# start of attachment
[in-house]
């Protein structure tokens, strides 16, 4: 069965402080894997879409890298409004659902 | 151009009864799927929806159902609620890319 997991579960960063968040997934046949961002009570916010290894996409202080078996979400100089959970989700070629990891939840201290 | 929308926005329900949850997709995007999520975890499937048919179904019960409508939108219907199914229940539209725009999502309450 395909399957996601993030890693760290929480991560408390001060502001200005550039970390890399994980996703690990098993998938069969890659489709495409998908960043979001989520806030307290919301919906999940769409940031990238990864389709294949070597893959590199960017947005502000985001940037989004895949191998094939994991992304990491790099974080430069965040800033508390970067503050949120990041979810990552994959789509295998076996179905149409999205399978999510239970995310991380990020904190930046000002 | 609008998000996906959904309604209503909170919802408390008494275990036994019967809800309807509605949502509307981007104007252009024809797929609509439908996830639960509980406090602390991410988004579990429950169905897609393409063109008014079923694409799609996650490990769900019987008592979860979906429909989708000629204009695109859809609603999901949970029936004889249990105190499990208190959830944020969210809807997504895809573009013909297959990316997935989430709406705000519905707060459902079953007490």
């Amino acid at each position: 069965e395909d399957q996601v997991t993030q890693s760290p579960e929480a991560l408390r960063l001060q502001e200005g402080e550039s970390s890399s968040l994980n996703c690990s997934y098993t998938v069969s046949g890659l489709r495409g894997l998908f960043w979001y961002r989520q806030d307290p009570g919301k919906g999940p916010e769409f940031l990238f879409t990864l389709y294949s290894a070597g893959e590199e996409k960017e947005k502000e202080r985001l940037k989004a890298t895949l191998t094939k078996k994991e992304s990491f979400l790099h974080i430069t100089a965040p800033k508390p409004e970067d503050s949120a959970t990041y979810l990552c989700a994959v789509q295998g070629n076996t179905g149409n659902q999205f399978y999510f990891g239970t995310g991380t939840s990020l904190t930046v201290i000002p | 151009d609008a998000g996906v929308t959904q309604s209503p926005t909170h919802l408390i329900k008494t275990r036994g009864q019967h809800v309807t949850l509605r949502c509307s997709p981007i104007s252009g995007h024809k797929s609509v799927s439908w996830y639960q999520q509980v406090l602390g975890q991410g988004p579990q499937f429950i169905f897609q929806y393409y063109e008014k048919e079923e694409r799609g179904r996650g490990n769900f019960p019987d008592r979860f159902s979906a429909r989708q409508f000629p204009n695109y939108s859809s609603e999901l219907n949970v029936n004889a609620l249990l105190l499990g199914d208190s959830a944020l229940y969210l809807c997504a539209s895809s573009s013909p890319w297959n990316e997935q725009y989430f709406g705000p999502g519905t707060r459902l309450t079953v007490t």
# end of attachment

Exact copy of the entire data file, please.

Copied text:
[in-house]
């Protein structure tokens, strides 16, 4: 069965402080894997879409890298409004659902 | 151009009864799927929806159902609620890319 997991579960960063968040997934046949961002009570916010290894996409202080078996979400100089959970989700070629990891939840201290 | 929308926005329900949850997709995007999520975890499937048919179904019960409508939108219907199914229940539209725009999502309450 395909399957996601993030890693760290929480991560408390001060502001200005550039970390890399994980996703690990098993998938069969890659489709495409998908960043979001989520806030307290919301919906999940769409940031990238990864389709294949070597893959590199960017947005502000985001940037989004895949191998094939994991992304990491790099974080430069965040800033508390970067503050949120990041979810990552994959789509295998076996179905149409999205399978999510239970995310991380990020904190930046000002 | 609008998000996906959904309604209503909170919802408390008494275990036994019967809800309807509605949502509307981007104007252009024809797929609509439908996830639960509980406090602390991410988004579990429950169905897609393409063109008014079923694409799609996650490990769900019987008592979860979906429909989708000629204009695109859809609603999901949970029936004889249990105190499990208190959830944020969210809807997504895809573009013909297959990316997935989430709406705000519905707060459902079953007490």
């Amino acid at each position: 069965e395909d399957q996601v997991t993030q890693s760290p579960e929480a991560l408390r960063l001060q502001e200005g402080e550039s970390s890399s968040l994980n996703c690990s997934y098993t998938v069969s046949g890659l489709r495409g894997l998908f960043w979001y961002r989520q806030d307290p009570g919301k919906g999940p916010e769409f940031l990238f879409t990864l389709y294949s290894a070597g893959e590199e996409k960017e947005k502000e202080r985001l940037k989004a890298t895949l191998t094939k078996k994991e992304s990491f979400l790099h974080i430069t100089a965040p800033k508390p409004e970067d503050s949120a959970t990041y979810l990552c989700a994959v789509q295998g070629n076996t179905g149409n659902q999205f399978y999510f990891g239970t995310g991380t939840s990020l904190t930046v201290i000002p | 151009d609008a998000g996906v929308t959904q309604s209503p926005t909170h919802l408390i329900k008494t275990r036994g009864q019967h809800v309807t949850l509605r949502c509307s997709p981007i104007s252009g995007h024809k797929s609509v799927s439908w996830y639960q999520q509980v406090l602390g975890q991410g988004p579990q499937f429950i169905f897609q929806y393409y063109e008014k048919e079923e694409r799609g179904r996650g490990n769900f019960p019987d008592r979860f159902s979906a429909r989708q409508f000629p204009n695109y939108s859809s609603e999901l219907n949970v029936n004889a609620l249990l105190l499990g199914d208190s959830a944020l229940y969210l809807c997504a539209s895809s573009s013909p890319w297959n990316e997935q725009y989430f709406g705000p999502g519905t707060r459902l309450t079953v007490t």